Conflicts of Interest: By the WestJEM article submission agreement, all authors are required to disclose all affiliations, funding sources and financial or management relationships that could be perceived as potential sources of bias. Ann M. Gronowski disclosed consultaion from the Church and Dwight Co., Inc., and research support from Abbott Diagnostics & Abbott Point of Care Scientific & Medical Advisor Board: Theranos. David G. Grenache disclosed research support from paid speaker: Abbott Point-of-Care.

REFERENCES

1. Gottlieb M, Wnek K, Moskoff J, et al. Comparison of result times between urine and whole blood point-of-are pregnancy testing. West J Emerg Med. 2016;17:449–53. [PMC free article] [PubMed]
2. Beckman Coulter Icon 25 hCG package intert, 2014.
3. U.S. Government Publishing Office. Available at: www.gpo.gov. 42 CFR 493.1253(b)(2)
4. Sowder AM, Yarbrough ML, Nerenz RD, et al. Analytical performance evaluation of the i-STAT total β-human chorionic gonadotropin immunoassay. Clin Chim Acta. 2015;15:165–70. [PubMed]
5. Nerenz RD, Bell JR, de Oca NM, et al. Analytical and clinical evaluation of the NOWDiagnostics ADEXUSDx human chorionic gonadotropin test using whole blood. J App Lab Med. 2016;1:67–76.
West J Emerg Med. 2017 February; 18(2): 326.
Published online 2016 December 6. doi:  10.5811/westjem.2016.10.32675

In reply to: “Inappropriate Off-label Use of a Qualitative, Point-of-care hCG Device”

Dear Dr. Robert D. Nerenz, Dr. Ann M. Gronowski, and Dr David G. Grenache,

Thank you for your comments regarding our recently published article describing a reduction in turnaround time achieved by the substitution of whole blood for urine on a qualitative point-of-care hCG device.1 We appreciate the insights and comments noted by Robert D. Nerenz, Ann M. Gronowski and David G. Grenache. The authors of this letter highlight the importance of multiple validation studies prior to routine implementation of non-FDA approved devices. We also agree with this and would like to highlight that the primary purpose of our study was to determine whether the substitution of whole blood for urine would decrease turnaround time, with the potential to reduce risks associated with delayed diagnoses of ectopic pregnancies, as well as expediting necessary imaging and treatment options that would be contingent upon pregnancy status.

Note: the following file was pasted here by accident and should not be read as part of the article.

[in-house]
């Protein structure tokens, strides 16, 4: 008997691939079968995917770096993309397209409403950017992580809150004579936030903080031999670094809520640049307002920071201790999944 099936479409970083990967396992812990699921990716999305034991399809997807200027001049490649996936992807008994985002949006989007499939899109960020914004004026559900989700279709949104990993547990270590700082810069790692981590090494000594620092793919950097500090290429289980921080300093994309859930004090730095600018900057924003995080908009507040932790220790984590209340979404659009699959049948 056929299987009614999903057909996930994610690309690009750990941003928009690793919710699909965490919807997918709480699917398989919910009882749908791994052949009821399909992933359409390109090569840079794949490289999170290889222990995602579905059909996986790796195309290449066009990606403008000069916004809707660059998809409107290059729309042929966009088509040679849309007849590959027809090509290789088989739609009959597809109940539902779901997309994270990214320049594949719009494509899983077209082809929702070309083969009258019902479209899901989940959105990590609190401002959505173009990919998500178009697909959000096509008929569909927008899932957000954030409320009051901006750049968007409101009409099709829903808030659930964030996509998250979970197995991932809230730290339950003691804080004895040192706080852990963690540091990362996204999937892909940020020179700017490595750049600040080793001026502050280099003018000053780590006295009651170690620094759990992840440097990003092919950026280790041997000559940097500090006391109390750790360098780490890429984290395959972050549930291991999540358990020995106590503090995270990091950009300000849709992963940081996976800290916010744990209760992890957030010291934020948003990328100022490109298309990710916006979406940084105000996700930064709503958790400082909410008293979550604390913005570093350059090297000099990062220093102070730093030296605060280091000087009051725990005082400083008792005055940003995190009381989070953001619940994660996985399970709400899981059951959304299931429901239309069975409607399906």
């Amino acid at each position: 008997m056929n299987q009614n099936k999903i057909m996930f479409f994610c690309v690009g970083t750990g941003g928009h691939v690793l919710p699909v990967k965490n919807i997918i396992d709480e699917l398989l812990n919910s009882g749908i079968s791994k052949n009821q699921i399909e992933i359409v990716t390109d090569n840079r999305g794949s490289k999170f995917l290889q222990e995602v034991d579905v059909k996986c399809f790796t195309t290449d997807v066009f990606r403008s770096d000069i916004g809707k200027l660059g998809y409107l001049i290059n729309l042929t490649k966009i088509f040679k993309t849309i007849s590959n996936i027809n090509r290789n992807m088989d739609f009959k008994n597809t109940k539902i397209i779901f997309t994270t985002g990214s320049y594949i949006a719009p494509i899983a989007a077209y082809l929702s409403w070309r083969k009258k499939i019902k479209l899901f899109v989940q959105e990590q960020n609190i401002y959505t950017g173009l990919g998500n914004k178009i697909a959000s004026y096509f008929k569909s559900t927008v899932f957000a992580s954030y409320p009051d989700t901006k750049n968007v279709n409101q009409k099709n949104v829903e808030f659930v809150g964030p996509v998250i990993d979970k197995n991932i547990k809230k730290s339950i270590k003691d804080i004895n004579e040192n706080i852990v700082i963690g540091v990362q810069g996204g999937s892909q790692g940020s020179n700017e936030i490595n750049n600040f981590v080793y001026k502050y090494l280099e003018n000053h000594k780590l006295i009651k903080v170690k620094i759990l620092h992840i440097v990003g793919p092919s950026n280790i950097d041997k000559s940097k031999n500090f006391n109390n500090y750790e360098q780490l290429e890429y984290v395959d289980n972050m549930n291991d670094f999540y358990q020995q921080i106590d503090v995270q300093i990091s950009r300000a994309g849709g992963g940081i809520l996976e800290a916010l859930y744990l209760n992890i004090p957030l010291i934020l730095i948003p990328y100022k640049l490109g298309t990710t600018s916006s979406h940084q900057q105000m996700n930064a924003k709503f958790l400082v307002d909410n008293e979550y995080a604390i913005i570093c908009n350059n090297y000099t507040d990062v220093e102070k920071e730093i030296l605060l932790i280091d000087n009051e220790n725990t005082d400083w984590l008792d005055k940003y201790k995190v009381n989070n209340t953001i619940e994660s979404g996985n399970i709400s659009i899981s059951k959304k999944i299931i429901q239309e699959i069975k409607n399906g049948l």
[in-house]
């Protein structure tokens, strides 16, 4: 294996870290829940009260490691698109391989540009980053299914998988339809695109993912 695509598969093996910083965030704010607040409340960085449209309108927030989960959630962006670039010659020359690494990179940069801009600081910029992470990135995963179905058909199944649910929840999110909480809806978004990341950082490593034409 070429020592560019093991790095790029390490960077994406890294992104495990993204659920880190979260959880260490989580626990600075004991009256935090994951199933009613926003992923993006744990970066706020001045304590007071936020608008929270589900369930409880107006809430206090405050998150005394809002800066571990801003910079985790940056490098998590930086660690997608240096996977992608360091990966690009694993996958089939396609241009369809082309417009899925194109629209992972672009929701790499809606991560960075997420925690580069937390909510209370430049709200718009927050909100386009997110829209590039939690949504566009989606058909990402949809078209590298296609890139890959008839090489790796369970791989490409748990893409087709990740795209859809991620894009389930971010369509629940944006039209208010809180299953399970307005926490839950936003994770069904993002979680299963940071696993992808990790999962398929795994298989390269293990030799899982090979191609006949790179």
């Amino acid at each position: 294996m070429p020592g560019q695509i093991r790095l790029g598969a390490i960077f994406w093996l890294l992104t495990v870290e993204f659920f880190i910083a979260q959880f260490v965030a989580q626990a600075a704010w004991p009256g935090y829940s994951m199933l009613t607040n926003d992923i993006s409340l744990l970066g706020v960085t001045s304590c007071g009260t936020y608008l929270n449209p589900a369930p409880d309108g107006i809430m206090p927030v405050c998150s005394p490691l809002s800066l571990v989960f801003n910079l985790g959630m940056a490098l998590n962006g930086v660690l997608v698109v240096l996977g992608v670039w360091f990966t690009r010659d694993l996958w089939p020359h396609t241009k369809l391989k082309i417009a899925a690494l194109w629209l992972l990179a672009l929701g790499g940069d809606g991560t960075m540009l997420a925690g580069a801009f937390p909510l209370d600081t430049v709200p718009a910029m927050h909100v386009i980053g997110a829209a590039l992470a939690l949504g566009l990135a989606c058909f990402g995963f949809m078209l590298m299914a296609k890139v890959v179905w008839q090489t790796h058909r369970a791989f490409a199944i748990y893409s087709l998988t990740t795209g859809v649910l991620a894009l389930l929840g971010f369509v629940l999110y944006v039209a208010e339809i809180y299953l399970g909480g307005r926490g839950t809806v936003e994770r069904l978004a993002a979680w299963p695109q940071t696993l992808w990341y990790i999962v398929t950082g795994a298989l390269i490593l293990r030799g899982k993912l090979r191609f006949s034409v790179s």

While our study does support prior literature demonstrating similar accuracy between whole blood and urine for point-of-care hCG testing,2 our study clearly emphasizes that further study is necessary prior to routine acceptance. One of the primary goals of our article was to justify and encourage further study into this application in order to appropriately validate it for routine clinical use.

At the time of our study, there were no FDA-approved point-of-care hCG devices that could utilize whole blood. We were excited to hear of the FDA approval of two alternate point-of-care hCG devices for use with whole blood. While our study was the first to provide evidence of an advantage in turnaround times when using whole blood in place of urine, we look forward to further studies to determine whether similar results will be seen with these newer devices.

Footnotes

Section Editor: Mark I. Langdorf, MD, MHPE

Full text available through open access at http://escholarship.org/uc/uciem_westjem

Conflicts of Interest: By the WestJEM article submission agreement, all authors are required to disclose all affiliations, funding sources and financial or management relationships that could be perceived as potential sources of bias. The authors disclosed none.

REFERENCES

1. Gottlieb M, Wnek K, Moskoff J, et al. Comparison of result times between urine and whole blood point-of-are pregnancy testing. West J Emerg Med. 2016;17:449–53. [PMC free article] [PubMed]
2. Fromm C, Likourezos A, Haines L, et al. Substituting whole blood for urine in a bedside pregnancy test. J Emerg Med. 2012;43(3):478–82. [PubMed]

Articles from Western Journal of Emergency Medicine are provided here courtesy of The University of California, Irvine